Policy Recommendations by: Anna Laurence
As part of Stand’s constant effort to keep its policy recommendations current and salient, the Stand policy team has elected to highlight its recommendation that the Canadian government increase its support of the Comprehensive Peace Agreement (CPA)’s implementation. To highlight this policy recommendation Stand has moved it to the forefront of our advocacy efforts for the months leading up to the vote on South Sudanese independence, a vote that the CPA stipulates must take place. By pushing this policy recommendation for the next three months Stand hopes to greatly increase the Canadian government’s awareness and willingness to provide support throughout the referendum’s process.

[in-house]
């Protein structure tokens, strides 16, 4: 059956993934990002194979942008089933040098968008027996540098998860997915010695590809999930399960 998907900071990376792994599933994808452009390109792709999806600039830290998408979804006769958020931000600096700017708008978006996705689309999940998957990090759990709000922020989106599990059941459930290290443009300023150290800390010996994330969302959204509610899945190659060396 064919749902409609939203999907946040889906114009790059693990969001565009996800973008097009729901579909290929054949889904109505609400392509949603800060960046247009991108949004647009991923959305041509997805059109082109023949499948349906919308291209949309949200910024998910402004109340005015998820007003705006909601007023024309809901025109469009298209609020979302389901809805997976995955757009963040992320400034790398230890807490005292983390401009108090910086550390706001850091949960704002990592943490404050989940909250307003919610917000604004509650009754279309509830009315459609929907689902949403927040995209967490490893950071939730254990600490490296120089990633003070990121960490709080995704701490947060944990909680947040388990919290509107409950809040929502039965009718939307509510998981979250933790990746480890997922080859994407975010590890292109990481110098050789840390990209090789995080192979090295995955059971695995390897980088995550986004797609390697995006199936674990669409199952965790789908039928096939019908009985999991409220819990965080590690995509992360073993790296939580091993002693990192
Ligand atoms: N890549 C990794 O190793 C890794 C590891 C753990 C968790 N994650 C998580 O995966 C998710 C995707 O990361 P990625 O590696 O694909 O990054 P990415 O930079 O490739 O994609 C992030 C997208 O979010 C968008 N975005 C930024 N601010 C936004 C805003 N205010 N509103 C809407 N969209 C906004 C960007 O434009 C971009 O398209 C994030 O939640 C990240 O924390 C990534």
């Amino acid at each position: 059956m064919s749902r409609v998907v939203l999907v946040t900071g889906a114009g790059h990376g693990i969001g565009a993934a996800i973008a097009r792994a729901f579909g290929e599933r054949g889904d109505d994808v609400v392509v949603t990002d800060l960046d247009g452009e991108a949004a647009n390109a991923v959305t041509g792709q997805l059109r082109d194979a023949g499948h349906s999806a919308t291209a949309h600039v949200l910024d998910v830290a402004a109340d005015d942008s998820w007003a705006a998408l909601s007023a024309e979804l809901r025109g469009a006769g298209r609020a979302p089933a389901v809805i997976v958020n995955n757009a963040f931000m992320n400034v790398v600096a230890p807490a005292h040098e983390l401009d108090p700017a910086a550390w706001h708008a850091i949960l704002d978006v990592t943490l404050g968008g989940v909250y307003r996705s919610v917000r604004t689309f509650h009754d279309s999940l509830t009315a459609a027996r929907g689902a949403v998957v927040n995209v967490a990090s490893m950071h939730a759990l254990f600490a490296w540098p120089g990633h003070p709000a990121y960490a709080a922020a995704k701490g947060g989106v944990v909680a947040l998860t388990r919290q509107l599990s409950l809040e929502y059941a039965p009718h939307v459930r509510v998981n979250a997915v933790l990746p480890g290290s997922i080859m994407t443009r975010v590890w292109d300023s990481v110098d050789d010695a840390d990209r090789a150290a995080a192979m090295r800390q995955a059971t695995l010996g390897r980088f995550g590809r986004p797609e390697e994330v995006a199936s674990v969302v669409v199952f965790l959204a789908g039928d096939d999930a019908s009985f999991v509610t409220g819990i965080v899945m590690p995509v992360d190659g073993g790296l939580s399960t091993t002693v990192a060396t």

In light of the obstacles faced by the January 9th referendum and its potential fallout, it is critical that this vote receive all the democratic support available. The Canadian government has the ability and a responsibility to contribute to this effort in a number of ways. As stated in Stand’s policy recommendation, we urge the Canadian government to assume its responsibility by putting pressure on the Sudanese government to repeal restrictions on free speech, increase transparency in the electoral process, diminish logistical barriers, and fund voter education programs. In addition, Canada has within its power to take more immediate steps, including providing training of domestic election observers as well as sending its The necessity for a referendum to be held on own contingent of election observers. Finally, the the question of South Sudanese independence is Canadian government needs to ensure that the stipulated in the CPA along with other conditions. study deployed by its Foreign Affairs and InterThis referendum on South Sudanese independence, national Development committee on the potential to take place January 9th 2011, has become a focal ramifications of the referendum is completed in a point of Stand’s policy for two reasons. First, due to timely manner so that Canada is prepared to react the lack of transparency demonstrated during the to whatever situations may arise post referendum. Sudanese elections that took place in the spring, Stand feels strongly that only with supervision and While the referendum has serious implicalogistical support will this vote be carried out in tions given its importance and the international ata democratic manner. Without transparency and tention it will receive, it also is a unique rallying opfairness Stand feels the likelihood of a negative out- portunity for Stand. With concerted and vigorous come from the referendum is increased. Second, advocating around this policy, Stand has a great opany negative outcome of the referendum could be portunity to affect important change and potentially severe, involving a high risk of renewed violence in improve the situation of a many lives. As such, it is region. As Stand’s primary objective is improving essential that Stand coalesce behind and prioritize the lives of those on the ground and maintaining sta- this policy recommendation in the coming months. bility in Sudan such an outcome must be avoided. [-1-]